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NISE Fellow Hari Srinivasan Attends White House’s ADA Event 

Posted by on Friday, October 7, 2022 in FCAI News, News, Uncategorized.

Hari Srinivasan, Neurodiversity in Science and Engineering (NISE) Fellow, was invited to the White House on Wednesday, 28th September. The event celebrated the 32nd anniversary of the Americans with Disabilities Act (ADA), which President Joe Biden co-sponsored as a bill in 1990.

Image shows an outside shot of the White House. Blue sky can be seen in the upper right hand corner and the image it taken looking up at the pillars in the middle of the structure. Hari stands in the grounds below the building, on a concrete path. A man in a wheelchair wearing a black suit, and a women in a cream dress can be seen conversing in the background.
Hari stands outside of the White House.

This Vanderbilt University neuroscience graduate student shook hands with the president twice and conversed with other guests. He described the experience of visiting the White House as both an ‘honor’ and ‘thrilling on so many levels.’ 

The ADA is a landmark piece of legislation sponsored by Senator Harkin and signed into law by former President George HW Bush. It is primarily a civil rights law that aims to protect those with disabilities from discrimination in all areas of life. First Lady Dr. Jill Biden remembered the bill coming to fruition at the event. After widely televised ‘acts of protest’,  such as eight-year-old Jennifer Keelan casting aside her wheelchair and pulling herself up the steps of Capitol Hill during the ‘Capitol Hill Crawl,’ the bill was passed into law in July 1990.

One of the astonishing political achievements of the ADA, which represents its vast support, was its bipartisan completion. For example, another co-sponsor was Orin Hatch, a long-time Republican. When Senator Hatch passed away in the Spring of 2022, there was an outpouring of eulogies on internet spaces like Twitter from the left and right alike, honoring his contribution to the ADA. Biden acknowledged this in his Rose Garden speech when Hari was present, remarking, “For our country, the ADA is a testament to the character of our people, to the country… it’s proof we can work together and keep moving closer to realizing the promise of America for all Americans.” He also stated his conviction that the ADA is ‘one of the most important civil rights laws ever.’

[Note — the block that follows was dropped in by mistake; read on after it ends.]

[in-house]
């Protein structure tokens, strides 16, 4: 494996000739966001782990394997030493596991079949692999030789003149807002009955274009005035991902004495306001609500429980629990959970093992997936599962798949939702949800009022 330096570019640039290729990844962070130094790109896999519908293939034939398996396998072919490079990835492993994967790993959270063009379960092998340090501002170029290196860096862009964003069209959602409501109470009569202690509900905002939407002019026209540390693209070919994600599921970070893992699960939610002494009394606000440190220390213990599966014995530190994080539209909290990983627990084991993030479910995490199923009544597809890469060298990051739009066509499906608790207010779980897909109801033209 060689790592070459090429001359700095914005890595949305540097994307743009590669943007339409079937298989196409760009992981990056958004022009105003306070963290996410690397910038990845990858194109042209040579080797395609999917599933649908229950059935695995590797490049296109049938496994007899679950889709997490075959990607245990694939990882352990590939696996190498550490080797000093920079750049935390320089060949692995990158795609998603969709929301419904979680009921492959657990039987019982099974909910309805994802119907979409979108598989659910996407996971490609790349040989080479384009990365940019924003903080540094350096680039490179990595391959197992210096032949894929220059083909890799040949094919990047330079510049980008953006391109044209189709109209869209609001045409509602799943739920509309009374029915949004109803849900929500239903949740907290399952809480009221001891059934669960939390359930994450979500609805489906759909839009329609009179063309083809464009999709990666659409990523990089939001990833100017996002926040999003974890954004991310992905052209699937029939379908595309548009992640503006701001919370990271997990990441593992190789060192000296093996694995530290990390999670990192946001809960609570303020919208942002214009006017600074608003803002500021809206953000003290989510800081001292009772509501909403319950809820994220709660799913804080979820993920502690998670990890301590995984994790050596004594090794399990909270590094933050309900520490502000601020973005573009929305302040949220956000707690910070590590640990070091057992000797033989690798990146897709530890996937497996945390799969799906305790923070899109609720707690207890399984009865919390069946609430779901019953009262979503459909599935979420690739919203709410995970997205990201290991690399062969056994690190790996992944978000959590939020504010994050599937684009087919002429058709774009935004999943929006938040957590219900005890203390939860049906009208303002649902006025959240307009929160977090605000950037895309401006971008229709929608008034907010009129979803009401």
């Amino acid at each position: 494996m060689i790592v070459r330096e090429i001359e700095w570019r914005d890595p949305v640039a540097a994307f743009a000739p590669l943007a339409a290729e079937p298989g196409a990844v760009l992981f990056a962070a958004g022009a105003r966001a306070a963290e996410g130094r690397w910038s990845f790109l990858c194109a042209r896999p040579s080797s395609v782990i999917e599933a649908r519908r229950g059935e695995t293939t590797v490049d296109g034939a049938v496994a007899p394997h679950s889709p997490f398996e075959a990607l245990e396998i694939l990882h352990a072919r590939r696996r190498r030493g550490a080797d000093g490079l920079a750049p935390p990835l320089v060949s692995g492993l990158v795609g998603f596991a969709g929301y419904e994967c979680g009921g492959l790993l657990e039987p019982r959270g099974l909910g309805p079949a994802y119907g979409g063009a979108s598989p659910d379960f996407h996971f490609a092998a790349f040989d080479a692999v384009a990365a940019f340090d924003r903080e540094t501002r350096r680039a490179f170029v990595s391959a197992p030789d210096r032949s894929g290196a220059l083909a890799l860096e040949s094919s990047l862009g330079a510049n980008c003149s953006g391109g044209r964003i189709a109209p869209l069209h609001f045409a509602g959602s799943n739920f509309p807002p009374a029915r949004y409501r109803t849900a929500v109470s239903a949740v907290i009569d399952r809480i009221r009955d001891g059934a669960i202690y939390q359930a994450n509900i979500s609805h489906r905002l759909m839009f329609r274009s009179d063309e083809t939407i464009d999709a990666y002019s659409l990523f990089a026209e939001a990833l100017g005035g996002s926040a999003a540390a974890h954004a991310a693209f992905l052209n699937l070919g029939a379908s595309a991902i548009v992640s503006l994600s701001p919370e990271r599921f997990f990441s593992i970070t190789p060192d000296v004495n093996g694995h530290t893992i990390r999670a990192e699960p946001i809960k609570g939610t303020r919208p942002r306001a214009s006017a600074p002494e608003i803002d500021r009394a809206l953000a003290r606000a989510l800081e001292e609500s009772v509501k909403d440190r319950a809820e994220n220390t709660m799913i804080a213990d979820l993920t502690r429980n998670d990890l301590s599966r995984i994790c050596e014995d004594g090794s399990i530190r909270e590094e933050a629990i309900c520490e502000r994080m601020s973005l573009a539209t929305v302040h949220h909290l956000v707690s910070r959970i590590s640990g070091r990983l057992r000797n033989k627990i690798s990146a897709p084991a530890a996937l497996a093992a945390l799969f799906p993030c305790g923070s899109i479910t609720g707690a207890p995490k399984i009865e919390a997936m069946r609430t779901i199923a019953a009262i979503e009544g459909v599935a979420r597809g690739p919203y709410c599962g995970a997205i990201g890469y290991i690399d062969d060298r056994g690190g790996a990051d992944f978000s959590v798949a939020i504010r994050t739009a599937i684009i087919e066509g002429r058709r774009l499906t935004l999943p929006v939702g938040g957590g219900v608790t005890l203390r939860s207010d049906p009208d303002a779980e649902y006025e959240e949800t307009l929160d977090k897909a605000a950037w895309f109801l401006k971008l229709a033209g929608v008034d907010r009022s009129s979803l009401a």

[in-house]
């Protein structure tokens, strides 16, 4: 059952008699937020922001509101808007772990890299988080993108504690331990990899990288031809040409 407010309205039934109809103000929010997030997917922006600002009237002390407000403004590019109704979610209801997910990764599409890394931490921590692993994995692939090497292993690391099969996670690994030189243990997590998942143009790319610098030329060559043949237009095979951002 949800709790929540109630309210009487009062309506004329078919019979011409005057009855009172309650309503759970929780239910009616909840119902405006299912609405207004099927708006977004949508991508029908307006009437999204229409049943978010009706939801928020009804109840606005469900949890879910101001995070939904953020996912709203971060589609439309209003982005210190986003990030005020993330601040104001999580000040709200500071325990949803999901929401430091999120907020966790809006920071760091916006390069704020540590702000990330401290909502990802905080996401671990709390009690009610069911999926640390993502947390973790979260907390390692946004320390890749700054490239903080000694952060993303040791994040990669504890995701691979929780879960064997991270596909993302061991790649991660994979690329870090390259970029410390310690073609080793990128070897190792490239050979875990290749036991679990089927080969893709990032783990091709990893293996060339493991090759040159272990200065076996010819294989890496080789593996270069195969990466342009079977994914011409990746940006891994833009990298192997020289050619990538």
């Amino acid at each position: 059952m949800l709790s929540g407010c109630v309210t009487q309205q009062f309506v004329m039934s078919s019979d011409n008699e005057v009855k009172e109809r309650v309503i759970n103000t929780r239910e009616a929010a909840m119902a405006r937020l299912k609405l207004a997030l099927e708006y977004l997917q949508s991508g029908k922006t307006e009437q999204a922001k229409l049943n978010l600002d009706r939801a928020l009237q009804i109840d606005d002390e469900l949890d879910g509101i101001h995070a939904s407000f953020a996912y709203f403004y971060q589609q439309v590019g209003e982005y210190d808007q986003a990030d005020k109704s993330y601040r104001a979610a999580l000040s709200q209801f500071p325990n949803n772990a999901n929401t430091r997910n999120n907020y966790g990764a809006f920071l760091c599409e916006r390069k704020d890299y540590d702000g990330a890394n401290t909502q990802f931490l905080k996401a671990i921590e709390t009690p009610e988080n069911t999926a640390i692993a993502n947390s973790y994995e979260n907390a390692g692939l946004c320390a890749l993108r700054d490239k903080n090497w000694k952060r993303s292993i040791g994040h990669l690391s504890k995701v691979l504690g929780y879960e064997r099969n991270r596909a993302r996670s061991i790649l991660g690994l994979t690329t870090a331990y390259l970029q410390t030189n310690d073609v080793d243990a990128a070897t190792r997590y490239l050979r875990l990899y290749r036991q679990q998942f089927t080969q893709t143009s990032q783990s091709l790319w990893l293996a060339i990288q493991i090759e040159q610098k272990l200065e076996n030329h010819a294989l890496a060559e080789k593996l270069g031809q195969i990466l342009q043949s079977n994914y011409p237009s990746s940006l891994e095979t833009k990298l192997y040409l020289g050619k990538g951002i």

Image shows a close up of Hari shaking hands with President Biden. Hari's face can be seen to the left of the image focused on his right. President Biden, sporting his often-seen Aviator sunglasses and a blue suit, is to the right hand side of the frame, slightly out of focus, and looking toward Hari.
Hari shakes hands with President Biden.

Blind artist Jose Andre Montano performed at the event, saying, “Life is more wonderful if you love your differences and love who you are; otherwise, life does not make sense.” Hari uses this quote to remind us, “of the toll on mental health due to disability, as one is always playing catch-up to a moving target of what is socially acceptable”.

One may assume that the social aspect of these events present challenges for those on the spectrum. Indeed, Hari remarked feeling comforted that this challenge was not unique to him when by he was told by another neurodiverse guest that it was inherently difficult for many autistics to ‘work the room.’ 

Image is portrait and shows the new portrait of Michelle Obama, hanging in the White House, wearing a blue ballgown with a pink background, she sits, with her left elbow draped onto the side of the chair. Below the portrait, slightly obscuring it's bottom left side, stands Hari, in a black suit with a purple shirt and tie.
Hari and the new portrait of Michelle Obama.

Clearly, this law is important to Hari. “I feel, the fact of ADA being a work in progress needs to be highlighted, as it seems especially relevant to the wide diversity in autism, which means building in flexibility and open-mindedness, as there is not going to be a clear one-solution-fits-all,” said Hari in his blog. This builds on what activist Justin Dart Jr., widely regarded as Godfather of the ADA, and who helped to initially pass the ADA, said at its inception. “[The] ADA is only the beginning, it’s not the solution. It is the center foundation on which solutions will be constructed. 

These quotes capture the need for continual work that has been occurring since the ADA was signed. We all must continue working towards solutions for those with disabilities. A final quote from Hari’s blog: “Thank you, Mr. President, for acknowledging this momentous occasion for all of us disabled folks and being part of its journey right from inception.” Indeed. Thank you, Mr. President. 

A link to Hari’s full blog post can be found here.

The president’s remarks at the event can be found here.

And the White House’s ADA event fact sheet can be found here.